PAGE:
Left back, easy, easy, Kieran Tierney. Celtic class. His only opposition would come from the man he largely replaced. Emilio Izaguirre under Lennon in his first shift as manager was outstanding.

Scott Brown is the Brownie. He’s had his critics, including me, but against Rangers and everyone else in general, he’s that clichéd 110% man. Leads on the field and off it. He’s been in every Celtic team that won nine-in-a-row and captain for most.

Callum McGregor has played almost every outfield position in the team, because he’s so gifted. Best midfielder in Scotland by some distance. Long may it last he signs another five-year deal. Gives you goals too.  Outstanding.

James Forrest, I’m being a bit hypocritical here. Like Scott Brown he has nine league medals to his name. Neil Lennon used to tell us what a great player he was. We’d watch the match and say, what the fuck? But Forrest scored in big games; he’s got pace and is always a threat. He does the doggies, getting back and helping to defend too. Underrated.

Two strikers up front. Number one striker, Moussa Dembele. Pace, strength, goals. He’s the beast that bullied Rangers. Top class.

Odsonne Edourad can do everything Dembele can do and more, but hasn’t got his strength. It remains to be seen which of the French strikers will go further. We have little chance of keeping Edouard, he’s only 21. But he’s been a joy to watch. Player of the Year in waiting.

Rodger’s played Olivier Ntcham behind the strikers in some matches. The French trio, as you’d expect, were outstanding. But here I’d go for Ryan Christie or Tom Rodgic. Ironically, neither of these two is guaranteed a start in the current team.

Picking between Lennon and Stein is quite a simple choice Jock Stein is the best football manager Scottish football has seen. That includes Alex Ferguson, his understudy in the Scotland job.

Celtic’s nine-in-a-row team under Stein weren’t great for goalkeepers. Ronnie Simpson, John Fallon (never saw him play). Evan William and the rest were distinctly average.

The best of both nine-in-a-row teams.

Goalkeeper Fraser Forster.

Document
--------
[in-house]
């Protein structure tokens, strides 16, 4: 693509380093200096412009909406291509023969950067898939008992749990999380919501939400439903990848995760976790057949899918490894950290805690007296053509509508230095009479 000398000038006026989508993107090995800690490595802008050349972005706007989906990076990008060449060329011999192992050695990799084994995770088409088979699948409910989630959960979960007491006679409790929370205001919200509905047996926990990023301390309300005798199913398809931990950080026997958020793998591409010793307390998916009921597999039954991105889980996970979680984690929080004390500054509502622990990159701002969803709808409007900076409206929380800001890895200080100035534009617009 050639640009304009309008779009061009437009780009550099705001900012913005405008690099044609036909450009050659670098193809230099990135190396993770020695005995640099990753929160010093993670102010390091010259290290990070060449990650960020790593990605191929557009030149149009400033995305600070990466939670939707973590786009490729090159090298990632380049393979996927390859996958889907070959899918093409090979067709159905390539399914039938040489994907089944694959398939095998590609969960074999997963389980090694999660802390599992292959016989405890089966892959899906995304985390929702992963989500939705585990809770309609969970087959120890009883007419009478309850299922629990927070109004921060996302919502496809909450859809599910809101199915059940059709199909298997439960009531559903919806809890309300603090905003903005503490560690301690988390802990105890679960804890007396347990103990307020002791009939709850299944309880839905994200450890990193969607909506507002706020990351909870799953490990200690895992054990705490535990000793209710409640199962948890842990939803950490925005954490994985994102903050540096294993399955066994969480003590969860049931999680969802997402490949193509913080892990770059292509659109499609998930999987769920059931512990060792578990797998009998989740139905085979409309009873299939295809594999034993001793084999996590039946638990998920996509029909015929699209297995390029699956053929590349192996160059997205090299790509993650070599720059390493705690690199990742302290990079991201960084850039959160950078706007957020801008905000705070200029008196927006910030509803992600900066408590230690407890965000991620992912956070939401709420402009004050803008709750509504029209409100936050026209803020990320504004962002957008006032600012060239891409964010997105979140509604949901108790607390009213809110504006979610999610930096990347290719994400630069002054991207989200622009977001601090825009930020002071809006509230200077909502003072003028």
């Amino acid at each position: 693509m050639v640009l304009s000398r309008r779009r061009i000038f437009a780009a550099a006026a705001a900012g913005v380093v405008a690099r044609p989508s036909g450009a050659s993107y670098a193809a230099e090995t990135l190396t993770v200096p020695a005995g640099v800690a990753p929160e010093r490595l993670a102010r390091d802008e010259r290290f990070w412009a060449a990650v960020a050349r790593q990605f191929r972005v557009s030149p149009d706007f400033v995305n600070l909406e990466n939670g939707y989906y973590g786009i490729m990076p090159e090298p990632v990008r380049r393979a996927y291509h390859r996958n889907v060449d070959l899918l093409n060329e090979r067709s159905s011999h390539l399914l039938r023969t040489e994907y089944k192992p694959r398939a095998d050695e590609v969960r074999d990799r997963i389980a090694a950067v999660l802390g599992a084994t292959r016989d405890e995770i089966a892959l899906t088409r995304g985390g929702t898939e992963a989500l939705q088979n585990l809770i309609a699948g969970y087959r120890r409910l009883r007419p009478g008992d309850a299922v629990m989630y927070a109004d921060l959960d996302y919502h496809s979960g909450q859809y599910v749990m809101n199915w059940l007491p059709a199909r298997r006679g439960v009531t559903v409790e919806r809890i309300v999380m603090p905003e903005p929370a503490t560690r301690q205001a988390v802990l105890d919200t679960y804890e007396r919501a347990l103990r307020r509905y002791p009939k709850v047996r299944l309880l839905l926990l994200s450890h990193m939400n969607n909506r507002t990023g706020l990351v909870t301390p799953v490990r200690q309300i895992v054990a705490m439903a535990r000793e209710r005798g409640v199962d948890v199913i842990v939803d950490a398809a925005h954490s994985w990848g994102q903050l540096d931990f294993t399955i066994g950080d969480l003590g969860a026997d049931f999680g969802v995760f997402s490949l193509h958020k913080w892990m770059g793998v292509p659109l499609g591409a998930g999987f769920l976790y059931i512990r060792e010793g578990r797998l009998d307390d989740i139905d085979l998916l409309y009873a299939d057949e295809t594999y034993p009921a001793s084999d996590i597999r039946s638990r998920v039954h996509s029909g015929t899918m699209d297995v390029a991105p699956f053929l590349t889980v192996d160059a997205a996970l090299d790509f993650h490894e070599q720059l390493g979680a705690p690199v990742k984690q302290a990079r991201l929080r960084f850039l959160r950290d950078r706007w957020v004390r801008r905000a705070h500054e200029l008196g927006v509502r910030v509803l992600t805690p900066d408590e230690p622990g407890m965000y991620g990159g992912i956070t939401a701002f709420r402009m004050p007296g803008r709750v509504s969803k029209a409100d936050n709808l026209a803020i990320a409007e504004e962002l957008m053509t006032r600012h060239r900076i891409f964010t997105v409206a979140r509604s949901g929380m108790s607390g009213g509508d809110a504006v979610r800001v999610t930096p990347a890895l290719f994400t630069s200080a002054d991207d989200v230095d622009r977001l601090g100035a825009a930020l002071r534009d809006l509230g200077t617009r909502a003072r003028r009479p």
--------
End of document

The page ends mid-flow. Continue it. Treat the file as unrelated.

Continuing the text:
Right back is an easy pick: Daniel Fergus McGrain. The best full back in the world was sometimes moved to left back to play for Scotland and give Rangers player Sandy Jardine a game. Danny McGrain could play left back almost as well as he could play right back.

Virgil van Dijk and Billy McNeil, what a central defensive pairing that would have been. In reserve, I’d have Pat Stanton, who was a truly elegant sweeper.

Left back pits Kieran Tierney against Tommy Gemmell who scored in a European Cup final to win the trophy. Need to go for Gemmell. Like Tierney he could defend and get forward and had a bullet-type shot.

Lennon, Auld, Murdoch and Johnstone would fill the midfield slots.

Kenny Dalglish, the best of the Quality Street Kids (apart from McGrain) would also be in the team.

Striker, I’d go with Moussa Dembele and not Stevie Chalmers or Dixie Deans. If I could play Henrik Larsson the pick would be easy. Henrik is King of the non-nine-in-a-row teams. Long may it last. Waiting for ten or more.    Hail, Hail.

Barry Brennan R.I.P.

Barry on the left, Eon holding the beer, in Seville 2003.

Barry Brennan  7/5/2020 RIP.

I last saw Barry Brennan at Charlie Mac’s sixtieth. I hadn’t seen him in years. He was sitting with his wife Christine. He a bit of a gut on him and his blonde, teddy-boy quiff had retreated into his head, but he’d a big fuck-off beard. Looking at me out of the side of his eyes it seemed he wanted me to do the same. But I sat down anyway and shook his hand and Christine’s.

I guess he was still pissed of about a stupid Facebook post—I’d stuck him in at left back in the worst Dalmuir team ever, but really he could have played anywhere. As I explained, it was nothing personal. We only really had one good fitba player and that was Stevie Mitchell.

‘You still writing books?’ he asked.

‘Aye,’ I said. ‘But nobody wants to publish them, or read them,’ which seemed to satisfy him. That was us even.

‘You no drinking?’ I asked.

He made a face, and said he was driving. He was better at driving than fitba. Barry drove lads from the pub: Gary Forbes, Danny Doc, not to mention, Charlie Mac, and me to Seville in 2003 for the Uefa Cup Final. His co-driver was his brother Eon. Barry was no longer manager of the Drop Inn, but a customer. It was hard to keep up with the number of new managers we had with the number of few customers. But none of them were reckless enough to employ the bell as a sales gimmick.